With added insight which he didn’t have as a young child, McKay says, the rezoning caused disruption, dislocation and ultimately, the total elimination of a community of people that had existed in Clayton since well before the turn of the 20th century … although rezoning created an overwhelming property tax burden, it also produced higher property values and higher selling prices. This again allowed families like ours, to have the financial ability to exercise new housing choices or to finance the start of a business as my father did.”

Although some citizens resisted the officials who hoped to push them out of Clayton, almost all of them were gone by 1960. The loss of African Americans in the Clayton area as a result of eminent domain was devastating. Culture, too, was lost in the rezoning — Clayton’s second-oldest church, which was a black church, was taken over and demolished, as well as the Attucks school.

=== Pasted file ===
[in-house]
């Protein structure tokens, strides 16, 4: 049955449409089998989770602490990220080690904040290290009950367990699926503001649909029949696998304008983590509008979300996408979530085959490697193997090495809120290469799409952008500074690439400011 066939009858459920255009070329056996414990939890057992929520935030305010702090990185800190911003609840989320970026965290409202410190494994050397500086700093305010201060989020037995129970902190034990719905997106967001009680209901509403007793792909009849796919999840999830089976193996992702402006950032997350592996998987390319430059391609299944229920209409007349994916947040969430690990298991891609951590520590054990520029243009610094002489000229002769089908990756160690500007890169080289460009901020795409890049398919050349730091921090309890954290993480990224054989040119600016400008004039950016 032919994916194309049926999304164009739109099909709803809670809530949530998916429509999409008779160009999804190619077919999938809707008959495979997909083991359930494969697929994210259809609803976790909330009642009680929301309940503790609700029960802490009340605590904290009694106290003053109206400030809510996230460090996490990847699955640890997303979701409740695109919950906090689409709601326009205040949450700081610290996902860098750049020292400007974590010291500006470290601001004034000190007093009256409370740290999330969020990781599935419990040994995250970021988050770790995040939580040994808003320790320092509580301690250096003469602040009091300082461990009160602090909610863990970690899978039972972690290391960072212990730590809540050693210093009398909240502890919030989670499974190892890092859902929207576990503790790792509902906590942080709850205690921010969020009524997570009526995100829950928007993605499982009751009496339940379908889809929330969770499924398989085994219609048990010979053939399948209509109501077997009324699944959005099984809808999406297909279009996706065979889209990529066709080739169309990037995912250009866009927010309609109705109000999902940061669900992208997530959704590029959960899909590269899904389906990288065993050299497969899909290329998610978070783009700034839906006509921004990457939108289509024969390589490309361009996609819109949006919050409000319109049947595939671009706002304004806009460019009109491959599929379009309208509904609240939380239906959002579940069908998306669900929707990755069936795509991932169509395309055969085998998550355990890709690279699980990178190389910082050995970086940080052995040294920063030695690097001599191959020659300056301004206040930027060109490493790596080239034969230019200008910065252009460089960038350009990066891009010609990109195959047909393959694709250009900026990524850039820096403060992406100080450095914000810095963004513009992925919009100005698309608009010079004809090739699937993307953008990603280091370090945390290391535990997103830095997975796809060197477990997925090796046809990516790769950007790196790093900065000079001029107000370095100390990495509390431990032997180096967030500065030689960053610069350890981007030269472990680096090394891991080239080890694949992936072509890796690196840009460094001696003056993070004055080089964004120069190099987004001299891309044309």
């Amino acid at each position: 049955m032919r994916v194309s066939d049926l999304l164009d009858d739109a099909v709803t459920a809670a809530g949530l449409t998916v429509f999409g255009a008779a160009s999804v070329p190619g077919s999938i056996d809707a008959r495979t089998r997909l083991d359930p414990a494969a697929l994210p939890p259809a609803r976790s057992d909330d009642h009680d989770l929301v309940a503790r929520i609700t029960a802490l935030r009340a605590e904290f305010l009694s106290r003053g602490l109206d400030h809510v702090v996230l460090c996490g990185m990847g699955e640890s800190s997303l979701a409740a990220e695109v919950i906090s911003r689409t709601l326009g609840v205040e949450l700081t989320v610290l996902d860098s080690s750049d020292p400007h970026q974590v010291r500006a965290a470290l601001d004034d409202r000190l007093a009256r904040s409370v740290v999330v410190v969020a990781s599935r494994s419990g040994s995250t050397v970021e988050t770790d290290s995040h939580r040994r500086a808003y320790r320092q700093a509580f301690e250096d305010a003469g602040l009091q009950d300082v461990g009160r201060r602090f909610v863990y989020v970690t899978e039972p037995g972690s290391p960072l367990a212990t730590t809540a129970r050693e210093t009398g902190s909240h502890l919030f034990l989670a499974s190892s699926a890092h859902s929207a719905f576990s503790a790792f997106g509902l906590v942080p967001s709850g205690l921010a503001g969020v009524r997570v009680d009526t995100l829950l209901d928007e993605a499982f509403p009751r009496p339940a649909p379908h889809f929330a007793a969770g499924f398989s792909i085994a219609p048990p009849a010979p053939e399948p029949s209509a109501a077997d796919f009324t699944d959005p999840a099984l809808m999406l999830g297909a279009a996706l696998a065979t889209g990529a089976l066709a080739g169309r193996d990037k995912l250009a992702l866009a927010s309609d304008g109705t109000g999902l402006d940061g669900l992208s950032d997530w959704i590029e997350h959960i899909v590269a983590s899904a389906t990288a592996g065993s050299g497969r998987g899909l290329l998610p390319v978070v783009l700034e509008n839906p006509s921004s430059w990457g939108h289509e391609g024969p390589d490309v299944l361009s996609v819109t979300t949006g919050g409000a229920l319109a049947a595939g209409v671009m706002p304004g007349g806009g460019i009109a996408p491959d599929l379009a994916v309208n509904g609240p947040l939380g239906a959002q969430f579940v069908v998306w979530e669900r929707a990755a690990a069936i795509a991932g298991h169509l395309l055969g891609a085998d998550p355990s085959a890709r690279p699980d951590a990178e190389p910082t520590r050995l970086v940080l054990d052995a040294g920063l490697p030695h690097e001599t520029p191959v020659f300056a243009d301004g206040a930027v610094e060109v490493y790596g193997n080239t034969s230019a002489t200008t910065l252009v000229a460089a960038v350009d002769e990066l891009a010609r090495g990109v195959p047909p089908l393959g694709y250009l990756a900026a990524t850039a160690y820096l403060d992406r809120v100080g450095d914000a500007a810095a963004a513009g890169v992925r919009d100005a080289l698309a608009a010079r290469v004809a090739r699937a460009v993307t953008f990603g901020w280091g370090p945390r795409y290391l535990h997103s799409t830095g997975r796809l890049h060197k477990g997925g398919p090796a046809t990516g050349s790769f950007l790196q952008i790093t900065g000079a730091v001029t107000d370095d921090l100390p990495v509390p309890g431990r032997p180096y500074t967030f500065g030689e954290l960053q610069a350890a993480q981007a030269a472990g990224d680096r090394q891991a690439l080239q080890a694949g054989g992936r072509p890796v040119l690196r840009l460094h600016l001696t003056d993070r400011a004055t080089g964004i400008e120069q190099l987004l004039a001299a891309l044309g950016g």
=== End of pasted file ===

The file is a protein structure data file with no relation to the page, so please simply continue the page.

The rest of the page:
“There used to be signs in [predominantly white areas of] Clayton that said ‘This is Clayton.’ Clayton saw itself as becoming a lot more uniform, a lot more affluent,” Rogers-Beard said.

Today, Clayton is still feeling the effects of its decision to displace so many black community members. Based on a survey by Data USA, there are currently 6.58 times more white people in Clayton than people of any other ethnic group. The Clayton School District, Rogers-Beard said, claims to prioritize diversity, while the city itself lacks citizens of diverse backgrounds.

“I don’t think that Clayton has been able to recover from losing that much diversity. Because we’ve been busing people in for I don’t know how long, but these people were a part of the community. They weren’t outsiders, they were tax-paying people who worked and lived in Clayton. It was a big, big mistake,” Rogers-Beard said.